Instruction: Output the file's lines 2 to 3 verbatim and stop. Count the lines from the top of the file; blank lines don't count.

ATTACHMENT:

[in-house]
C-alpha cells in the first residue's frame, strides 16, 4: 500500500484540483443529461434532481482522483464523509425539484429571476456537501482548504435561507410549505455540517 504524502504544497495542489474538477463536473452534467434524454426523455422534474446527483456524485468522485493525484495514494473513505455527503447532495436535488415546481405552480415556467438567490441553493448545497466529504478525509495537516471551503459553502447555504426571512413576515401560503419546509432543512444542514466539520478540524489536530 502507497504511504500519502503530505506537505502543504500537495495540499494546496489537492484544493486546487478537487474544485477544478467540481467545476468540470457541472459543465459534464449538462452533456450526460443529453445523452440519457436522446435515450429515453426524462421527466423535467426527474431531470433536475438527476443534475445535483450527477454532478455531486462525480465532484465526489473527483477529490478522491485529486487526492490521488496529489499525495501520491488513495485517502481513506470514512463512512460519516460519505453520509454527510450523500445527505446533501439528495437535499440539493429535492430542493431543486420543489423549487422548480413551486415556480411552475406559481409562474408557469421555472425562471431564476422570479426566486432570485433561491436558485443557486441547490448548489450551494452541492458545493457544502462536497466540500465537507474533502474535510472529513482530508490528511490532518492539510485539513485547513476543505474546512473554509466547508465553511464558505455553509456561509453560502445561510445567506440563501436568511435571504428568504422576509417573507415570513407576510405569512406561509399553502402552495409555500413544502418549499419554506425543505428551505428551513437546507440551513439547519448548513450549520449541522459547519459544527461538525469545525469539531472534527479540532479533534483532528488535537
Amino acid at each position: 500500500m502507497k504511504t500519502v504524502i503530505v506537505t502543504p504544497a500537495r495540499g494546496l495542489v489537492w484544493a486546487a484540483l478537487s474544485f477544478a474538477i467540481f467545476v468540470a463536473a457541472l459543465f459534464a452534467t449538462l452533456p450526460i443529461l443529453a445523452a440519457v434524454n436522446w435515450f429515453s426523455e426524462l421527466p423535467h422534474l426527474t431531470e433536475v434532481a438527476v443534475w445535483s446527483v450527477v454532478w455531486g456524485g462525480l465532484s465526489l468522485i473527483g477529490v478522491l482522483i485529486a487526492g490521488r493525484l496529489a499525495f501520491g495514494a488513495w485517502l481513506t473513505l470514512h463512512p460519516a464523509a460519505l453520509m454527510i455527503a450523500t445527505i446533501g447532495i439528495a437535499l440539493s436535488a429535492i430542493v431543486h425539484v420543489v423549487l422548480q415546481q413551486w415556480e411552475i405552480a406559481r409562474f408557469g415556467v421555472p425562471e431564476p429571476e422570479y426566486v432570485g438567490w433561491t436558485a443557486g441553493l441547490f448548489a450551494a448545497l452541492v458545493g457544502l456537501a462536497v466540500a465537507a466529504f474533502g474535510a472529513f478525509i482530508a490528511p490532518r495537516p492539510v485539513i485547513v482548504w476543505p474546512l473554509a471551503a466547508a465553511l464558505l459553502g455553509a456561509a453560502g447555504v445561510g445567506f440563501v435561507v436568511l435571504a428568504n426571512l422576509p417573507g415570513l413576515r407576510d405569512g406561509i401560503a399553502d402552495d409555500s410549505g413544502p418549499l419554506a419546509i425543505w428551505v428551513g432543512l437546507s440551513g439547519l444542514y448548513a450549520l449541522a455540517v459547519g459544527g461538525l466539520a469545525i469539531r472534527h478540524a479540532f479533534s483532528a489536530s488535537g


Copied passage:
C-alpha cells in the first residue's frame, strides 16, 4: 500500500484540483443529461434532481482522483464523509425539484429571476456537501482548504435561507410549505455540517 504524502504544497495542489474538477463536473452534467434524454426523455422534474446527483456524485468522485493525484495514494473513505455527503447532495436535488415546481405552480415556467438567490441553493448545497466529504478525509495537516471551503459553502447555504426571512413576515401560503419546509432543512444542514466539520478540524489536530 502507497504511504500519502503530505506537505502543504500537495495540499494546496489537492484544493486546487478537487474544485477544478467540481467545476468540470457541472459543465459534464449538462452533456450526460443529453445523452440519457436522446435515450429515453426524462421527466423535467426527474431531470433536475438527476443534475445535483450527477454532478455531486462525480465532484465526489473527483477529490478522491485529486487526492490521488496529489499525495501520491488513495485517502481513506470514512463512512460519516460519505453520509454527510450523500445527505446533501439528495437535499440539493429535492430542493431543486420543489423549487422548480413551486415556480411552475406559481409562474408557469421555472425562471431564476422570479426566486432570485433561491436558485443557486441547490448548489450551494452541492458545493457544502462536497466540500465537507474533502474535510472529513482530508490528511490532518492539510485539513485547513476543505474546512473554509466547508465553511464558505455553509456561509453560502445561510445567506440563501436568511435571504428568504422576509417573507415570513407576510405569512406561509399553502402552495409555500413544502418549499419554506425543505428551505428551513437546507440551513439547519448548513450549520449541522459547519459544527461538525469545525469539531472534527479540532479533534483532528488535537
Amino acid at each position: 500500500m502507497k504511504t500519502v504524502i503530505v506537505t502543504p504544497a500537495r495540499g494546496l495542489v489537492w484544493a486546487a484540483l478537487s474544485f477544478a474538477i467540481f467545476v468540470a463536473a457541472l459543465f459534464a452534467t449538462l452533456p450526460i443529461l443529453a445523452a440519457v434524454n436522446w435515450f429515453s426523455e426524462l421527466p423535467h422534474l426527474t431531470e433536475v434532481a438527476v443534475w445535483s446527483v450527477v454532478w455531486g456524485g462525480l465532484s465526489l468522485i473527483g477529490v478522491l482522483i485529486a487526492g490521488r493525484l496529489a499525495f501520491g495514494a488513495w485517502l481513506t473513505l470514512h463512512p460519516a464523509a460519505l453520509m454527510i455527503a450523500t445527505i446533501g447532495i439528495a437535499l440539493s436535488a429535492i430542493v431543486h425539484v420543489v423549487l422548480q415546481q413551486w415556480e411552475i405552480a406559481r409562474f408557469g415556467v421555472p425562471e431564476p429571476e422570479y426566486v432570485g438567490w433561491t436558485a443557486g441553493l441547490f448548489a450551494a448545497l452541492v458545493g457544502l456537501a462536497v466540500a465537507a466529504f474533502g474535510a472529513f478525509i482530508a490528511p490532518r495537516p492539510v485539513i485547513v482548504w476543505p474546512l473554509a471551503a466547508a465553511l464558505l459553502g455553509a456561509a453560502g447555504v445561510g445567506f440563501v435561507v436568511l435571504a428568504n426571512l422576509p417573507g415570513l413576515r407576510d405569512g406561509i401560503a399553502d402552495d409555500s410549505g413544502p418549499l419554506a419546509i425543505w428551505v428551513g432543512l437546507s440551513g439547519l444542514y448548513a450549520l449541522a455540517v459547519g459544527g461538525l466539520a469545525i469539531r472534527h478540524a479540532f479533534s483532528a489536530s488535537g